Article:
FINRA, a national self-regulatory securities regulator, recently barred Mr. Miche from the industry pursuant to a decision by its Office of Hearing Officers.

On July 25, 2023, the Financial Industry Regulatory Authority (FINRA) issued a Letter of Acceptance, Waiver, and Consent (AWC) against LPL Financial LLC, a prominent independent securities broker headquartered in Fort Mill, South Carolina. This disciplinary action followed a series of egregious violations that involved the conversion/theft of approximately $2.4 million of customer funds by two of the firm’s brokers.

Background

The AWC against LPL Financial LLC was the result of a failure to reasonably supervise the transmittal of customer funds, which enabled two firm registered representatives to convert substantial sums of money for their personal use. The findings by FINRA in the AWC are outlined below:

Former RBC and Ameriprise securities broker Scott Jay Matalon of Jericho, New York was recently barred from the industry by FINRA, a securities regulator.  The Letter of Acceptance, Waiver, and Consent states that Mr. Matalon failed to produce documents or information in response to an investigation regarding an arbitration Statement of Claim which was filed.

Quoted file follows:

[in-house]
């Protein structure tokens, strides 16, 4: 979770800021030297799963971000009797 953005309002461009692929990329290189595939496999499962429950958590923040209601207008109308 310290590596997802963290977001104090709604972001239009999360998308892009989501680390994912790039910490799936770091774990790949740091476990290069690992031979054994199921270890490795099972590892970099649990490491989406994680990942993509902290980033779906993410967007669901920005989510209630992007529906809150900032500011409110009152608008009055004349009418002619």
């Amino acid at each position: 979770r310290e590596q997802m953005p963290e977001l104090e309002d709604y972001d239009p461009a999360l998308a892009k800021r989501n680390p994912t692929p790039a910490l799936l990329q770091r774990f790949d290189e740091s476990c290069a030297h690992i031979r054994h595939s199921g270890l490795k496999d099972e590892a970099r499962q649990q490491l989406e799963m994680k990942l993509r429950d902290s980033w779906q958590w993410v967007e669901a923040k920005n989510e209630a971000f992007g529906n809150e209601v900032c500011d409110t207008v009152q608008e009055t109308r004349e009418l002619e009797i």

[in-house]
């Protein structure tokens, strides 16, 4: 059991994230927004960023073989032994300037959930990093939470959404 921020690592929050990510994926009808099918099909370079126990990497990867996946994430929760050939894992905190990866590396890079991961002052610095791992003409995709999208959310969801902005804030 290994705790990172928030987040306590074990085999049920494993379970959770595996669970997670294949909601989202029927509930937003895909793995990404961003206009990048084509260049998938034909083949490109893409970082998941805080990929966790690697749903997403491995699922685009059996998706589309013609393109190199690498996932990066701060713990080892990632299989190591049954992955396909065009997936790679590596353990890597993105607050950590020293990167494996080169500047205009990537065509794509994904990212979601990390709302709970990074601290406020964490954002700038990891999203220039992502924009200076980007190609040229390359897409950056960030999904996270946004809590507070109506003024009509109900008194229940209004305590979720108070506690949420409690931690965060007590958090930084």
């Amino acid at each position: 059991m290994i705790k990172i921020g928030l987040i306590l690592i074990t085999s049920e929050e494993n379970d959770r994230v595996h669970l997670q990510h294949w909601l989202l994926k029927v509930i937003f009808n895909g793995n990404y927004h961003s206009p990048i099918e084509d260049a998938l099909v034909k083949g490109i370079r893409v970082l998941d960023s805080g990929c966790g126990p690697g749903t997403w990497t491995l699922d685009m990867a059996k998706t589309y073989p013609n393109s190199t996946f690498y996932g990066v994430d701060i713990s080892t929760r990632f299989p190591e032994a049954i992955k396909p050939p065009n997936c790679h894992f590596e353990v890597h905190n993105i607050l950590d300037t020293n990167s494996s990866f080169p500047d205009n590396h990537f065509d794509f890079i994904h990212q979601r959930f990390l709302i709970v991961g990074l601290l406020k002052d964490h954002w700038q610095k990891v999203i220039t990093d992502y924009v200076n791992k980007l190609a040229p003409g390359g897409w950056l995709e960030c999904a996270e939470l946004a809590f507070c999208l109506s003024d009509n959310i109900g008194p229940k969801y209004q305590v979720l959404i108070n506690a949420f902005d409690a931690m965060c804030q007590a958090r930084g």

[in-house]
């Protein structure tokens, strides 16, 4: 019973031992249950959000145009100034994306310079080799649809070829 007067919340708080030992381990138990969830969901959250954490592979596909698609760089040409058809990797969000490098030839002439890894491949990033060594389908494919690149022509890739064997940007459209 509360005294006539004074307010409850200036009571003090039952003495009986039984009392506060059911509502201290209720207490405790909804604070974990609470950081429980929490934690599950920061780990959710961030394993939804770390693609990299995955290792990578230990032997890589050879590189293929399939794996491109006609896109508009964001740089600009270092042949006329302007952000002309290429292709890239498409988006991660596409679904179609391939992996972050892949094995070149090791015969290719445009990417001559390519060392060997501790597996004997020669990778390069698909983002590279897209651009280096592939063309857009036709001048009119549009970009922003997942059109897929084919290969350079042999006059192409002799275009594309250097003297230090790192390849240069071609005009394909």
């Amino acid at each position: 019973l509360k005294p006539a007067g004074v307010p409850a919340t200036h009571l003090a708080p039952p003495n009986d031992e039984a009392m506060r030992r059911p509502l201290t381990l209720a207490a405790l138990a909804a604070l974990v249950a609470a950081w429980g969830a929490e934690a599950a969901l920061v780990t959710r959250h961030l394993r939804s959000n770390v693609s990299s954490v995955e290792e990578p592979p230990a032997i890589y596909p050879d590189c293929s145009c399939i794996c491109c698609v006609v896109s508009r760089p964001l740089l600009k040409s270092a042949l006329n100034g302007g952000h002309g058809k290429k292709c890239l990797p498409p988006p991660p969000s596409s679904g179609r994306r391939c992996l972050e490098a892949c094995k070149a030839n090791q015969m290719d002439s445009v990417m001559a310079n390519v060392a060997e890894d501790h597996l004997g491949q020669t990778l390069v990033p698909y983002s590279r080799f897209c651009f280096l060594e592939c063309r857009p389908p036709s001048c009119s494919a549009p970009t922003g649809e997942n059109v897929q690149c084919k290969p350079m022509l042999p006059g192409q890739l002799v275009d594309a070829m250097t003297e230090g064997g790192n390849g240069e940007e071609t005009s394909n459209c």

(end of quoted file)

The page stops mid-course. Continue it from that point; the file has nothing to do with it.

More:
Mr. Matalon’s FINRA Brokercheck report lists a criminal charge, as well as a customer complaint seeking $2,500,000 in damages.  The Brokercheck description of the customer complaint references allegations of conversion of funds from the now deceased customer.

Firms that employ securities salespersons can be held liable for the conversion (theft) of customer funds even if the firm claims that its supervisors were not aware of the theft.  Please read here about broker theft and failure to supervise.  If you were a victim of a financial advisor who stole funds from your accounts or investments, please contact our securities fraud lawyers for a free consultation about your case.